The court is asking the U.S. Army Corps of Engineers to reassess the environmental impacts of the pipeline and to prepare an impact statement. Judge Boaberg first ordered a review back in March. Per Monday’s ruling, the pipeline must shut down pending the review, a process that is expected to last 13 months. 

Responses to Order

The ruling could be appealed and only closes the pipeline temporarily. Still, it was cause for celebration for members of the Standing Rock Sioux Tribe and other activists who had been protesting against the Dakota Access Pipeline since 2016.

“Today is a historic day for the Standing Rock Sioux Tribe and the many people who have supported us in the fight against the pipeline,” Mike Faith, Chairman of the Standing Rock Sioux Tribe said in a statement. “This pipeline should have never been built here. We told them that from the beginning.”

“It took four long years, but today justice has been served at Standing Rock,” said Jan Hasselman, an Earthjustice attorney representing the tribe. “If the events of 2020 have taught us anything, it’s that health and justice must be prioritized early on in any decision-making process if we want to avoid a crisis later on.”

Youth activist and founder of Fridays for Future Greta Thunberg also applauded the court’s decision on Twitter.

On the other hand, however, the decision was met with swift criticism from Energy Transfer Partners, which controls the pipeline. The company has promised legal action, and according to Hasselman, has already filed for an appeal. 

In a statement, Energy Transfer said the order is “not supported by the law or the facts of the case.”

“Furthermore, we believe that Judge Boasberg has exceeded his authority in ordering the shutdown of the Dakota Access Pipeline, which has been safely operating for more than three years,” it said. 

Energy Transfer claims that billions of dollars of tax and royalty revenue will be lost by local and tribal governments in several states. 

“The economic implications of the Judge’s order are too big to ignore and we will do all we can to ensure its continued operation,” the company stated, before maintaining that the Dakota Access Pipeline is environmentally safe and responsible.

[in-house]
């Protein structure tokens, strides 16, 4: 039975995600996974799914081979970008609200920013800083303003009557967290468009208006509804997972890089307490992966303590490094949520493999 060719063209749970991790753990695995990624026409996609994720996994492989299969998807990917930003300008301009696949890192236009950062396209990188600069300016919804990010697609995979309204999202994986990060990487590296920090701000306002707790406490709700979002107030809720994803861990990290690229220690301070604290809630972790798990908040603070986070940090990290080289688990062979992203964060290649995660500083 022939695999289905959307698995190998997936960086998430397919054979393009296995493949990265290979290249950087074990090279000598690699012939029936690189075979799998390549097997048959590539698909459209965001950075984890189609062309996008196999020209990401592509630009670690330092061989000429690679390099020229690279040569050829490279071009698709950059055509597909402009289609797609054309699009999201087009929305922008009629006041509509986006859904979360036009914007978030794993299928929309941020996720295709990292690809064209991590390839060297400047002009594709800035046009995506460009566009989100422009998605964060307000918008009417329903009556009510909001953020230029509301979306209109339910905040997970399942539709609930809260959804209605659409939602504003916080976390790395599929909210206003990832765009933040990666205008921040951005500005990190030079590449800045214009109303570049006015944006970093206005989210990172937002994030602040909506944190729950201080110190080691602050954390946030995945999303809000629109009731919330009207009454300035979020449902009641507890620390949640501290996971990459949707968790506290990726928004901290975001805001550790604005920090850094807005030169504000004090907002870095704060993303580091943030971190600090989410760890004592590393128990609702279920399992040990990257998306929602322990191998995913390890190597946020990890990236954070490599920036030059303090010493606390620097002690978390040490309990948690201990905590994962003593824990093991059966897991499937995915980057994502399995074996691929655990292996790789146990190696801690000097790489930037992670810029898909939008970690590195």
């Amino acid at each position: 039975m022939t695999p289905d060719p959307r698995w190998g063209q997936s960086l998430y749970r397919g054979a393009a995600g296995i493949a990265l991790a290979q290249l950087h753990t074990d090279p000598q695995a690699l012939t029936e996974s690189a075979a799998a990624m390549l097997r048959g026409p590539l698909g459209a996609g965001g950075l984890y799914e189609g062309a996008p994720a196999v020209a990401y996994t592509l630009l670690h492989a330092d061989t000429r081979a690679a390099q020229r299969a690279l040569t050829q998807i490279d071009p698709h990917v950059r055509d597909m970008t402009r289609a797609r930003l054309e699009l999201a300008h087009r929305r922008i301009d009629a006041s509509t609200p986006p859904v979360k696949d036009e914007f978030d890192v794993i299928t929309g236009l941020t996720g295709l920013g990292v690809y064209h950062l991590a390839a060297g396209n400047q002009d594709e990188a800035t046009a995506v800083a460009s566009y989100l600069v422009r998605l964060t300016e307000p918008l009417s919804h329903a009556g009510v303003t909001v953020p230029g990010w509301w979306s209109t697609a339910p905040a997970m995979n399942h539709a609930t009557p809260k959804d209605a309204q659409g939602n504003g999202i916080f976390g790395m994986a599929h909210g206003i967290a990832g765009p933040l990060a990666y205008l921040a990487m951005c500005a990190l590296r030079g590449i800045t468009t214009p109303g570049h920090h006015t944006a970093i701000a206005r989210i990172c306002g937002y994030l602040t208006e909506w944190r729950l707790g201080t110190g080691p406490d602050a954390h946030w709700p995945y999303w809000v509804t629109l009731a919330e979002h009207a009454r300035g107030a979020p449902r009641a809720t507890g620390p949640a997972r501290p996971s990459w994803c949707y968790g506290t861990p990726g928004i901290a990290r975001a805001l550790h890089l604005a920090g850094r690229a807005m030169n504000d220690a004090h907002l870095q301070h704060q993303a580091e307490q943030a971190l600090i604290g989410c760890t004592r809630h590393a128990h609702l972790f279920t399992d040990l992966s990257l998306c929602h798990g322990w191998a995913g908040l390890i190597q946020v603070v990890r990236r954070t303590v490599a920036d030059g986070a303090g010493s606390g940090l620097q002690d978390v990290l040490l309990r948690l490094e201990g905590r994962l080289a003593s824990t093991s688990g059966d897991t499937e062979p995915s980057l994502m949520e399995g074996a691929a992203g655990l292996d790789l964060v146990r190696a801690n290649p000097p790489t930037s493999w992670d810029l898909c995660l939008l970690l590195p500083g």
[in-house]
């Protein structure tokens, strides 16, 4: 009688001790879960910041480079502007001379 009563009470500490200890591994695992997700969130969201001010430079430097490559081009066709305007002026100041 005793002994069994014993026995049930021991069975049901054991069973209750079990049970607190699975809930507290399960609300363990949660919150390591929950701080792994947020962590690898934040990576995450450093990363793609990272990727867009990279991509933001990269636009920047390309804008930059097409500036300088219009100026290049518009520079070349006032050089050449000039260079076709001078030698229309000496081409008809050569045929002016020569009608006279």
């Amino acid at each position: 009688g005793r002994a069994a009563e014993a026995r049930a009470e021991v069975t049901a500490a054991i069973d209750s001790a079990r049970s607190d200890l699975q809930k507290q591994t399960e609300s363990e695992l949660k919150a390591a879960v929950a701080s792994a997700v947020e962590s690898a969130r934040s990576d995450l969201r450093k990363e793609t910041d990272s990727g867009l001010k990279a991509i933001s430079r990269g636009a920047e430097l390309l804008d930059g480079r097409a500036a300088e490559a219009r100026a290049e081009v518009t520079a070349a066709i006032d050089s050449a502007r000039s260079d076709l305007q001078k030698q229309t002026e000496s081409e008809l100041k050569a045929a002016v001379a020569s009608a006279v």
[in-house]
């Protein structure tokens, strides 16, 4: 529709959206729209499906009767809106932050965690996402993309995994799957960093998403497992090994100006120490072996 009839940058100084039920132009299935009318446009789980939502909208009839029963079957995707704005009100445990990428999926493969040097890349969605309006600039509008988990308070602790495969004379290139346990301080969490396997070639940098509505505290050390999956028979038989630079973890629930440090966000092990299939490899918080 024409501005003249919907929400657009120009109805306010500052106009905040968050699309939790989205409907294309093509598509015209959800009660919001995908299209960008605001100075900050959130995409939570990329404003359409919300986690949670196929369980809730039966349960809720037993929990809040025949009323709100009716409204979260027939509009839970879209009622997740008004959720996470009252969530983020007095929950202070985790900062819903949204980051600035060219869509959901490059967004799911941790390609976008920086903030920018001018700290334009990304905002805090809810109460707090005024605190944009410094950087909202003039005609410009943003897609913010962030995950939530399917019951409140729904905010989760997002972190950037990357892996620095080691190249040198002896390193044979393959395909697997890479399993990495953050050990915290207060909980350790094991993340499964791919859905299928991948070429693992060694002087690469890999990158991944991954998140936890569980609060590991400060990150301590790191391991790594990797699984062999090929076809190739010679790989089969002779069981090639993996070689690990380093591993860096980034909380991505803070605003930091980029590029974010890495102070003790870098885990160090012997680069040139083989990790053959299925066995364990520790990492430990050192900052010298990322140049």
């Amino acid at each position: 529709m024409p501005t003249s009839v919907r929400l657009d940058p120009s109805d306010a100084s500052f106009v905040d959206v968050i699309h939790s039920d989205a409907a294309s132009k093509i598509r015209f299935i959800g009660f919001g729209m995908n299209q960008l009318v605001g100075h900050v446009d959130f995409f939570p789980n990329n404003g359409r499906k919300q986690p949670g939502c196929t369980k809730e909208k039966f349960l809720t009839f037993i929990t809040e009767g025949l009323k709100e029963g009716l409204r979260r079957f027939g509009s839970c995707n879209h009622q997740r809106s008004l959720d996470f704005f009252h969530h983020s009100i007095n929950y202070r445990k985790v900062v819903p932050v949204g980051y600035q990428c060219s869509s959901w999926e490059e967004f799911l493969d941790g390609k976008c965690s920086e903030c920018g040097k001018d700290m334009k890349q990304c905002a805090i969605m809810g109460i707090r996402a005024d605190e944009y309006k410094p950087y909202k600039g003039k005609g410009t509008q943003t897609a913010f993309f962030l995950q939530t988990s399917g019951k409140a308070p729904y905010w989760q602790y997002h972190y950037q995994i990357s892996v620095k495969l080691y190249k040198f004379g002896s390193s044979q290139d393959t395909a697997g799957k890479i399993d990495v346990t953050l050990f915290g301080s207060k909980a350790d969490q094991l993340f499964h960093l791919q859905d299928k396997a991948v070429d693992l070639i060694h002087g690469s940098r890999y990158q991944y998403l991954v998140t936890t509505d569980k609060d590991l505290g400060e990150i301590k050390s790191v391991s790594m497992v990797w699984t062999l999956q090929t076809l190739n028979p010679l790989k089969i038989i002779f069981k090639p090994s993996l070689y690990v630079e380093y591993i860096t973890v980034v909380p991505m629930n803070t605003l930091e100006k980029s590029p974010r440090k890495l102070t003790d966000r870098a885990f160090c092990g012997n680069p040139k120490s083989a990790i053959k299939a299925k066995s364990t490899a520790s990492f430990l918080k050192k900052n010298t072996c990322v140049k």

See what others are saying: (Axios) (Associated Press) (Wall Street Journal)

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International Students Who Take Only Online Courses This Fall Cannot Stay in the US, ICE Says

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  • On Monday, U.S. Immigration and Customs Enforcement announced that it will not issue visas to prospective and current international students who will only be taking online courses during the upcoming fall semester.
  • That’s despite the fact that many colleges around the country are integrating online-only models because of the COVID-19 pandemic. 
  • Many international students now fear they could be deported and worry about how they might be able to return home with current travel restrictions. 

International Students Could Face Possible Deportation

The federal Student and Exchange Visitor Program has announced that it will not allow international students to remain in the country for the upcoming fall semester if they enroll in online-only universities or colleges. 

SEVP, a part of U.S. Immigration and Customs Enforcement, made the announcement Monday after education institutions had asked the agency for months to extend grace periods for international students into the fall.

It was not unprecedented to think that SEVP might. It had already allowed international students to shift to online classes for the spring semester when much of the U.S. began to shut down. Those eased restrictions then carried into summer semesters.

Prior to those semesters and under normal rules, international students were required to take classes in-person and could only take a maximum of three credit hours (usually one course) online.

With daily COVID-19 cases increasing in most states, some institutions have already announced that they will be foregoing in-person classes in the fall. Despite this, ICE has argued that “there is a need to resume the carefully balanced protections implemented by federal regulations.”

“The U.S. Department of State will not issue visas to students enrolled in schools and/or programs that are fully online for the fall semester nor will U.S. Customs and Border Protection permit these students to enter the United States,” SEVP said in its Monday statement.

“Active students currently in the United States enrolled in such programs must depart the country or take other measures, such as transferring to a school with in-person instruction, to remain in lawful status. If not, they may face immigration consequences including, but not limited to, the initiation of removal proceedings.”